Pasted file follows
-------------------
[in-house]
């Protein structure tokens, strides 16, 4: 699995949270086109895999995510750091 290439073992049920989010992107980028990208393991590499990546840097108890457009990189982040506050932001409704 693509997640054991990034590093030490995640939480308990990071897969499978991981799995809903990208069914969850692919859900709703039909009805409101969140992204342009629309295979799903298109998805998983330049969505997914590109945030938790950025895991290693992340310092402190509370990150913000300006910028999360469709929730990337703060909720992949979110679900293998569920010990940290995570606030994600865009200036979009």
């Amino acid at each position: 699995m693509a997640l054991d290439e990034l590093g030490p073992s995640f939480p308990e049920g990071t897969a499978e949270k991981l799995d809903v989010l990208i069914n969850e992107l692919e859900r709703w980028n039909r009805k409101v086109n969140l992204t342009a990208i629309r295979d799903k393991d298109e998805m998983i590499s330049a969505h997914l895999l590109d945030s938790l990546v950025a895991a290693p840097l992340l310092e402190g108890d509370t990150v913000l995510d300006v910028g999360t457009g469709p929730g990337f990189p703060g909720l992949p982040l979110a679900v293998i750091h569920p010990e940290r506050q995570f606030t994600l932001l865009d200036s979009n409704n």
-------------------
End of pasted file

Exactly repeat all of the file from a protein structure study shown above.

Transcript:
[in-house]
């Protein structure tokens, strides 16, 4: 699995949270086109895999995510750091 290439073992049920989010992107980028990208393991590499990546840097108890457009990189982040506050932001409704 693509997640054991990034590093030490995640939480308990990071897969499978991981799995809903990208069914969850692919859900709703039909009805409101969140992204342009629309295979799903298109998805998983330049969505997914590109945030938790950025895991290693992340310092402190509370990150913000300006910028999360469709929730990337703060909720992949979110679900293998569920010990940290995570606030994600865009200036979009």
């Amino acid at each position: 699995m693509a997640l054991d290439e990034l590093g030490p073992s995640f939480p308990e049920g990071t897969a499978e949270k991981l799995d809903v989010l990208i069914n969850e992107l692919e859900r709703w980028n039909r009805k409101v086109n969140l992204t342009a990208i629309r295979d799903k393991d298109e998805m998983i590499s330049a969505h997914l895999l590109d945030s938790l990546v950025a895991a290693p840097l992340l310092e402190g108890d509370t990150v913000l995510d300006v910028g999360t457009g469709p929730g990337f990189p703060g909720l992949p982040l979110a679900v293998i750091h569920p010990e940290r506050q995570f606030t994600l932001l865009d200036s979009n409704n």